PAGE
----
Yemen’s newly extended truce is a “stepping stone” that could pave the way for a lasting ceasefire, UN and Yemeni officials told The National on Friday.
The UN-brokered two-month truce ― which came into effect on April 2, at the start of Ramadan — has been extended for another two months, following talks between the warring sides.
UN special envoy for Yemen Hans Grundberg announced the extension late on Thursday.
The extended truce “will consolidate the benefits we have already seen in the last two months,” a UN official close to the talks told The National.
“The truce is a stepping stone that would lead us to more sustainable arrangements on priority issues and to enter into a political dialogue,” said the official.
Since the ceasefire came into effect, fighting has decreased, bringing calm to the country for the first time since the conflict began in 2014.
Iran-backed Houthi rebels ousted the internationally recognised government in 2014. A Saudi-led coalition intervened at the government's request in 2015.
Conditions of the truce have included lifting the Houthi siege of the south-western city of Taez and the surrounding area and resuming regular commercial flights from the rebel-held Sanaa International Airport.
“We hope to see more and immediate progress on the negotiations on opening the roads in Taez and other governorates, the continuation of regular commercial flights and continued unhindered access to fuel and basic services,” the official said.
Going forward, the UN is pushing for more in-depth discussions between the warring sides on key issues such as security and the economy to reach a “durable arrangement that will stay beyond the truce”.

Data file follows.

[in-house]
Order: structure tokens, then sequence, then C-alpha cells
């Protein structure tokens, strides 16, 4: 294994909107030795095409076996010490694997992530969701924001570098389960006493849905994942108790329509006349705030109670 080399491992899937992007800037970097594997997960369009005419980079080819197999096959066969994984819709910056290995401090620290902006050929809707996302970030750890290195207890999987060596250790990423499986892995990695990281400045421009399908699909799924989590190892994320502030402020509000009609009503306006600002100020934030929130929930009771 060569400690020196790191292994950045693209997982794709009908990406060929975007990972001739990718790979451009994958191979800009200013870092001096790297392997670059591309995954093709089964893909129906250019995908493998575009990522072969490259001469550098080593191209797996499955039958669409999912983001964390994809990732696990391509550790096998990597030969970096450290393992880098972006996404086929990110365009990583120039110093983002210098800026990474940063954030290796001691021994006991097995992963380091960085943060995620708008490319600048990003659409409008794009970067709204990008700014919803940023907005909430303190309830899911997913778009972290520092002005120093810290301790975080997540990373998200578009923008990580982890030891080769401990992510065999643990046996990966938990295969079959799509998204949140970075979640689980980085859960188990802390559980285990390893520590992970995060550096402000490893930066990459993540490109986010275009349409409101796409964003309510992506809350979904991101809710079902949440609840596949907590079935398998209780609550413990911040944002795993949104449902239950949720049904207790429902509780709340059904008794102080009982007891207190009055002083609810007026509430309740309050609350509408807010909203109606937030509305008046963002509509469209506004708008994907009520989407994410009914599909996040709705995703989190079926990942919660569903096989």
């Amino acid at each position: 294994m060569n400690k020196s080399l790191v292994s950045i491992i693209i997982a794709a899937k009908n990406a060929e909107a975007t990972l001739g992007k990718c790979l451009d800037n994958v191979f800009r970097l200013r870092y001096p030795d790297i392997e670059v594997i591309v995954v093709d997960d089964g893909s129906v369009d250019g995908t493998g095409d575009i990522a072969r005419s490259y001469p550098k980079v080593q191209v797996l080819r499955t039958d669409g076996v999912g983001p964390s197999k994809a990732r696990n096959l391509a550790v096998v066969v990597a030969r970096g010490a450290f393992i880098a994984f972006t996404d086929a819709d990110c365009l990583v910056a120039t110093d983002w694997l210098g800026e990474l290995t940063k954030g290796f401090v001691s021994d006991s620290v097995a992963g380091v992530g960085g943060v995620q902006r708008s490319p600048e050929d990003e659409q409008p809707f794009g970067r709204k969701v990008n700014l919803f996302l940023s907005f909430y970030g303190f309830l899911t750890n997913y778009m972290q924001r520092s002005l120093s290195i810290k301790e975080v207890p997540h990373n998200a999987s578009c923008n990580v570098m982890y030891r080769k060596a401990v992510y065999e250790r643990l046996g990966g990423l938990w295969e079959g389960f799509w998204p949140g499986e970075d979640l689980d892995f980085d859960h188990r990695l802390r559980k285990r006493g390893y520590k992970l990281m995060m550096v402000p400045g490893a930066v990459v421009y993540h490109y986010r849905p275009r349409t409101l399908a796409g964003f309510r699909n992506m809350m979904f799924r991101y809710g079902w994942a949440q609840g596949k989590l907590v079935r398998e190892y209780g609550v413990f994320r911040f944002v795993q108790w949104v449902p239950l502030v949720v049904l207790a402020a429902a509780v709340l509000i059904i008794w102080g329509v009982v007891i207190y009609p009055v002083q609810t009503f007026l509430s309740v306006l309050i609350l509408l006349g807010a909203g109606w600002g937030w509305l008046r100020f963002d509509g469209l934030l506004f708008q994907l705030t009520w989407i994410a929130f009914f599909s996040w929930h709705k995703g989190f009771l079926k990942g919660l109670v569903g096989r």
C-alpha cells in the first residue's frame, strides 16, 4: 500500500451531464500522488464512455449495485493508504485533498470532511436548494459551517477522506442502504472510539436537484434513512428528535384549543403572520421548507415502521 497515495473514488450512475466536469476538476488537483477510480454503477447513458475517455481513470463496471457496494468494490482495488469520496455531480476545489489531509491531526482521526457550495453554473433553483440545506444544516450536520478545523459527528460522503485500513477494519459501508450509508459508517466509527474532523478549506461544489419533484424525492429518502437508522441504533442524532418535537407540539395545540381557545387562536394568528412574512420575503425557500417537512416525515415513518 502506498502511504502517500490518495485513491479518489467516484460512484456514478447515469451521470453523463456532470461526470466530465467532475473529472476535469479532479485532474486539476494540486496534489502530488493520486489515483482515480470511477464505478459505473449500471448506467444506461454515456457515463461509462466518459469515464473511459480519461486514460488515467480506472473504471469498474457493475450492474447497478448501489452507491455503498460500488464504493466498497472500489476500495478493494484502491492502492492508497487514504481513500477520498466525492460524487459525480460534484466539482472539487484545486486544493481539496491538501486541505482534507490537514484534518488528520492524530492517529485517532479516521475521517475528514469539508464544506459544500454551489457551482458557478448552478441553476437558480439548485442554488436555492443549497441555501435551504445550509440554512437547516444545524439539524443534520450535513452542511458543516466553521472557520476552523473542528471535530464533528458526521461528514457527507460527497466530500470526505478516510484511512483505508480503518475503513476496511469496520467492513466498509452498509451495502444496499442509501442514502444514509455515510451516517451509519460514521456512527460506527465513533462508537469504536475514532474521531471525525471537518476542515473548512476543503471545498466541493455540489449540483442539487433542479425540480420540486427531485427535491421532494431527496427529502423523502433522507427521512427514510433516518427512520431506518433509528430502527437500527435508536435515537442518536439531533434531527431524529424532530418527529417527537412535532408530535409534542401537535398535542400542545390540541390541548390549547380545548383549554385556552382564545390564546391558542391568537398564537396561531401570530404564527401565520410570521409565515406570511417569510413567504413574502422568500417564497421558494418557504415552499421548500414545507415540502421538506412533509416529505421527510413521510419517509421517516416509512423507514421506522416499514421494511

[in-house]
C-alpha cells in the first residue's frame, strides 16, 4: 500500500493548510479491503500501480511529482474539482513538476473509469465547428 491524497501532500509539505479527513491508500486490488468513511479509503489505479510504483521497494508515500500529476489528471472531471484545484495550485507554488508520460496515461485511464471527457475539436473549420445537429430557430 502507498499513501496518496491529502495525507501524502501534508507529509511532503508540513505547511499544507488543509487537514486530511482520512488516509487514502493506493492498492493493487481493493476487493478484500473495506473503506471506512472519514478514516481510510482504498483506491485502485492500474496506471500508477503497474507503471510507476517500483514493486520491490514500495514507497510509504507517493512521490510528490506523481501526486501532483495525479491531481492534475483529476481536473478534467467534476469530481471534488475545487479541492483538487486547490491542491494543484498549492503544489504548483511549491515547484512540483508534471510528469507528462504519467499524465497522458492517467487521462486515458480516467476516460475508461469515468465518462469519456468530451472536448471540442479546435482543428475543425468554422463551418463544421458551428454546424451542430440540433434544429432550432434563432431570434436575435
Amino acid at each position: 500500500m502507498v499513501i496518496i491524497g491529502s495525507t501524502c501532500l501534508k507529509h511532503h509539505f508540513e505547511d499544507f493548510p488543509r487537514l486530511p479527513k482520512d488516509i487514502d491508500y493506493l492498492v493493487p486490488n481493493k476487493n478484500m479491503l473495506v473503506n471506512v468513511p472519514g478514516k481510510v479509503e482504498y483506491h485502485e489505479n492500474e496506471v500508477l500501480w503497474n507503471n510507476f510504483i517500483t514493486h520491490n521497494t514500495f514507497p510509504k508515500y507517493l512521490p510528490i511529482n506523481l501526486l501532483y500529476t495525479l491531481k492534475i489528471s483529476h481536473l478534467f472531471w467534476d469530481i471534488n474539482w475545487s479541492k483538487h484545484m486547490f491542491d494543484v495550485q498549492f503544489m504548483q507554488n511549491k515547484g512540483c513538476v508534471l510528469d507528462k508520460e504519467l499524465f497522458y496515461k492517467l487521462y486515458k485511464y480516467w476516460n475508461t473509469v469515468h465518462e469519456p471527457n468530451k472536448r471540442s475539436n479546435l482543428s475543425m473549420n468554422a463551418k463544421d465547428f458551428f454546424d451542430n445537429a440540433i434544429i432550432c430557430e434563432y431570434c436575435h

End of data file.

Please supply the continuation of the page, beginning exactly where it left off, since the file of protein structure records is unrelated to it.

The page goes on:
The ultimate goal is the comprehensive political settlement and how to comprehensively end the conflict,” the official said.
Concessions for peace
The government has repeatedly said “it will spare no effort to mitigate the suffering of Yemenis,” Marwan Ali Noman, Yemen's deputy permanent representative to the UN said.
“The government has made huge concessions in order for the truce to succeed and hold, despite the many violations committed by the Houthi militias,” Mr Noman told The National.
“As they say, it takes two to tango,” he said.
Lifting the siege of Taez for example “will be a testimony to the Houthis' intentions and seriousness to bring about peace to Yemen and to make an end to the sufferings of Yemenis,” he said.
Taez fell into rebel hands early in the civil war, which violently escalated after they overran Sanaa and the government relocated to the southern port city of Aden.
Government forces, allied tribes and other rival factions opposing the Houthis have gained a foothold in Taez city centre.
However, the Houthis have entrenched themselves over the years, mainly in the east and north, areas that are home to trade routes and industrial installations.
Mr Noman said the UN and international community have a “moral obligation to exercise maximum pressure on the Houthis” to fulfil their end of the deal.
The extension of the truce was welcomed by the international community, as efforts to end the war have gained momentum in recent months.
UN Security Council members on Friday agreed on a statement to welcome the truce's extension, saying it had brought “real and tangible benefits” for Yemenis and led to a drastic fall in civilian deaths.
The council urged Houthi rebels to “act with flexibility” and reopen roads around Taez, and expressed hopes that the truce could lead to an “inclusive, comprehensive political settlement” that ends Yemen’s war for good.